The recent uproar over the new Facebook Ticker has mostly focused on the weird second-degree nature of many of the updates. To wit: “Someone you’ve never heard of did something you don’t care about to someone you vaguely remember from High School.” And I agree that this is certainly creepy, but it really just emphasizes the kind of sharing Facebook has been doing all along (if you dug into that long lost vaguely familiar face’s wall comment threads, for example). So perhaps it’s for the best that this lack of privacy is highlighted.
The thing that bugs me about the ticker is that it is a ticker. That is, it is constantly being updated, to scroll new stuff in and old stuff out. That constant motion on the screen is an example of horrid user experience (UX) design, which I thought the modern web had moved beyond. Facebook might as well be using a blink tag up there. I can’t focus on the center column of text when there is motion in the right column.
In fact, every UX/UI designer knows that you can’t take your eyes off the moving stuff. And so do the UX/UI researchers:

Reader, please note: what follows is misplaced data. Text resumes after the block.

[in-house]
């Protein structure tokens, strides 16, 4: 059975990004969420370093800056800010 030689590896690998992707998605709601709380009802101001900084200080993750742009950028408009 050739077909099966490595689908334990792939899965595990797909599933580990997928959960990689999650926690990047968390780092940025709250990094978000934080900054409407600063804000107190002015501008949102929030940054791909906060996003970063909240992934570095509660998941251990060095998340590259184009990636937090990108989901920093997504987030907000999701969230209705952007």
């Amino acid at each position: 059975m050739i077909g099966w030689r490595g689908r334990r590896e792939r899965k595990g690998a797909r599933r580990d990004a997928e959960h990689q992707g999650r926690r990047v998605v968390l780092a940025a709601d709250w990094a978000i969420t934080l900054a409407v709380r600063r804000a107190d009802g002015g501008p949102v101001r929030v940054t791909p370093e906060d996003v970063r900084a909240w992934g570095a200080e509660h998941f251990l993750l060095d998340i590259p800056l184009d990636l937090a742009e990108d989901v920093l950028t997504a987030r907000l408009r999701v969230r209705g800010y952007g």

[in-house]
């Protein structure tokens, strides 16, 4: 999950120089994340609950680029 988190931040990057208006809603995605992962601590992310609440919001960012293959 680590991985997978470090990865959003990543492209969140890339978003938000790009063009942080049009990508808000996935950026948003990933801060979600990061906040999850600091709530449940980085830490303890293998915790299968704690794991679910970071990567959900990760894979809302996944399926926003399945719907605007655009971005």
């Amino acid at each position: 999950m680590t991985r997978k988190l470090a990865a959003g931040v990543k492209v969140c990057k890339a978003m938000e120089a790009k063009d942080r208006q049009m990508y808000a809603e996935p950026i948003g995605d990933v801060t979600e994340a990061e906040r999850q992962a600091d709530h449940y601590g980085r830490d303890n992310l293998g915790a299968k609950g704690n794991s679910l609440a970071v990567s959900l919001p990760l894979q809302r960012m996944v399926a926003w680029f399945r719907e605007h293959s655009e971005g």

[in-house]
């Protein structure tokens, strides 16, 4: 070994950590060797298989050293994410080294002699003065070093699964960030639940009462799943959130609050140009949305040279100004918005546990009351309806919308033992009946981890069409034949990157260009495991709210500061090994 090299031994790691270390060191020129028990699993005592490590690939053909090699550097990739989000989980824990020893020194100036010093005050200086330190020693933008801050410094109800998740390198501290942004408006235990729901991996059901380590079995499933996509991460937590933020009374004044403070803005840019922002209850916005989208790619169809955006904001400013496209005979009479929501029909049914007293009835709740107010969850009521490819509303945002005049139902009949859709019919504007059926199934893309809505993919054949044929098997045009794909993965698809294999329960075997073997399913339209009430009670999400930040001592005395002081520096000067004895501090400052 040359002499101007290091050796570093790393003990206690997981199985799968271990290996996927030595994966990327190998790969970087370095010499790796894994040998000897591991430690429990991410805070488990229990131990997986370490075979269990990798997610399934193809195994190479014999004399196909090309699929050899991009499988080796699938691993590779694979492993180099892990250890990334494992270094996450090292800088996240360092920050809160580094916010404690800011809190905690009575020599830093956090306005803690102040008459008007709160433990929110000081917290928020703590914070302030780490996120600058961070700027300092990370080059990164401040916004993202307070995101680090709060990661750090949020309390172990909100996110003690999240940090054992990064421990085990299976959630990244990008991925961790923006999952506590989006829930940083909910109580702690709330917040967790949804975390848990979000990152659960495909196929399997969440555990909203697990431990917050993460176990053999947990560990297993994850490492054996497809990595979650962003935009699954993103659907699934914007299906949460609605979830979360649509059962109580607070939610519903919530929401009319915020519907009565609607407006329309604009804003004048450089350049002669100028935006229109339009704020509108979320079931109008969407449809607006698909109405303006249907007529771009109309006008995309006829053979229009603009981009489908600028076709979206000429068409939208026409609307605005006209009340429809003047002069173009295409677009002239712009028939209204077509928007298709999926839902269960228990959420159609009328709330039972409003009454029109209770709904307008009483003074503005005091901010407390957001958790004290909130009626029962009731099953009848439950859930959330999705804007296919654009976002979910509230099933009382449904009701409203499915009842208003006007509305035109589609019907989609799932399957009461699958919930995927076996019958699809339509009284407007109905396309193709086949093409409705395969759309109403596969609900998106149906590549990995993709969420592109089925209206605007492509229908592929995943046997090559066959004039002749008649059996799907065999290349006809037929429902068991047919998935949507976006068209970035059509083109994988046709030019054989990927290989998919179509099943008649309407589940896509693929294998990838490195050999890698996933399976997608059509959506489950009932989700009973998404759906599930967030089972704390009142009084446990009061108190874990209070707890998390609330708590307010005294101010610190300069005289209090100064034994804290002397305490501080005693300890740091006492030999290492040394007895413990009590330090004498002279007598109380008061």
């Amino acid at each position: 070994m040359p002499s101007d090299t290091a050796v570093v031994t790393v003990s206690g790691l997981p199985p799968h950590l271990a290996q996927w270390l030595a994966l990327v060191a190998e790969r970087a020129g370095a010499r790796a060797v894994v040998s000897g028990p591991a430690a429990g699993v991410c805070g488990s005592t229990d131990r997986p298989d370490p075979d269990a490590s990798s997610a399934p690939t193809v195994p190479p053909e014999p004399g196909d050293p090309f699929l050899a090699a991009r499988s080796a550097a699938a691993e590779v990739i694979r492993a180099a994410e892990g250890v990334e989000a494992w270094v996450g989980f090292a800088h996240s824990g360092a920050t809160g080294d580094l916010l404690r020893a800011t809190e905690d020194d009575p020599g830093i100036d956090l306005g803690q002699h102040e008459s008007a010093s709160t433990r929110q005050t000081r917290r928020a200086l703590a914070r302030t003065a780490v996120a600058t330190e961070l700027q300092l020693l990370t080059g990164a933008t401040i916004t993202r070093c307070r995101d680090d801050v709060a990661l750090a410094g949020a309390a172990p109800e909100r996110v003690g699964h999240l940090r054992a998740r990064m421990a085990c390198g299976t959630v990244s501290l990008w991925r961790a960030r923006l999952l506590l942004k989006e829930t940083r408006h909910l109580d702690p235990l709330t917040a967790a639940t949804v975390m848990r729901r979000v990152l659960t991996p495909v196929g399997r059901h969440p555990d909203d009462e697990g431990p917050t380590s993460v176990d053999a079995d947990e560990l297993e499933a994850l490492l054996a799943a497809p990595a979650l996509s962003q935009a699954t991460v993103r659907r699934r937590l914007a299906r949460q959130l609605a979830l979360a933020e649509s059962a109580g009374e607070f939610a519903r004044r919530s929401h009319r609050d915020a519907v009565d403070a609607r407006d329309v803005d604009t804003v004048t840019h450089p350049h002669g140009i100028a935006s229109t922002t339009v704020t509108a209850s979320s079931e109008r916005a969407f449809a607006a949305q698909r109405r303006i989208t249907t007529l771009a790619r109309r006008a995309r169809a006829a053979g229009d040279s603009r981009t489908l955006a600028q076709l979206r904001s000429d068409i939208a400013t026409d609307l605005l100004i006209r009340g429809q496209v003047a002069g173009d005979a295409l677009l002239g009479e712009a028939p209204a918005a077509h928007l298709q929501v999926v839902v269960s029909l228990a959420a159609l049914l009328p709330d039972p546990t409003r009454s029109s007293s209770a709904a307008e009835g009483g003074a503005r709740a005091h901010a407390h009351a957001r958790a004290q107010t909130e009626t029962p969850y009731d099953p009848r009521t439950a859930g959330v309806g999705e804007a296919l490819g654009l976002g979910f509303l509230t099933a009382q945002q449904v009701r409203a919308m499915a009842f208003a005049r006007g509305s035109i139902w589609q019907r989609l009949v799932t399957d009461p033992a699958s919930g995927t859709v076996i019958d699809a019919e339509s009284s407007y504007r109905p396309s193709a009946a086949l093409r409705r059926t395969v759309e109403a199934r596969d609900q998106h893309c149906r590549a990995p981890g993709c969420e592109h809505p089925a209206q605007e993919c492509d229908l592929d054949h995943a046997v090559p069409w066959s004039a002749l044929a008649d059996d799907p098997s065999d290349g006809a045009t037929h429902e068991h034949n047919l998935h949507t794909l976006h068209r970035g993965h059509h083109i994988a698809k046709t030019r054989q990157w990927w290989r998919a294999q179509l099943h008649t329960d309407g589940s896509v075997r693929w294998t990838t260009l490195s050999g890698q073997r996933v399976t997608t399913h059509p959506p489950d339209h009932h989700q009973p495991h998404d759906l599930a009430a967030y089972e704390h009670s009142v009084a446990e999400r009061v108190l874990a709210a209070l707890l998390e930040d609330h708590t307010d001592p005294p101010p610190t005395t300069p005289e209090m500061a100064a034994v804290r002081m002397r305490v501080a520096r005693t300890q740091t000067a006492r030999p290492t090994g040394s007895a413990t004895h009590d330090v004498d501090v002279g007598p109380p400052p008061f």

Motion has a unique ability to attract attention over a large visual field and offers a rich graphical vocabulary. PDF
Often those blog tickers are lists of people who linked to the article I’m reading. News alert: I don’t care how popular you are, and I certainly don’t think you should be making it impossible for me to focus on your content by trumpeting how popular you are.
So my plea is simple: Let’s have a moratorium on tickers on the web. When your client comes to you and suggests you add a ticker to their web site, can you please just tell them NO? Tell them that the ticker will be distracting to their users, and will drive people away. Tell them that the age of the blink tag is over, and serious sites avoid unnecessary motion at all costs. Tell them that a ticker will make their site look amateurish (the same thing you told them when they asked for a hit counter).
Is everyone OK with that?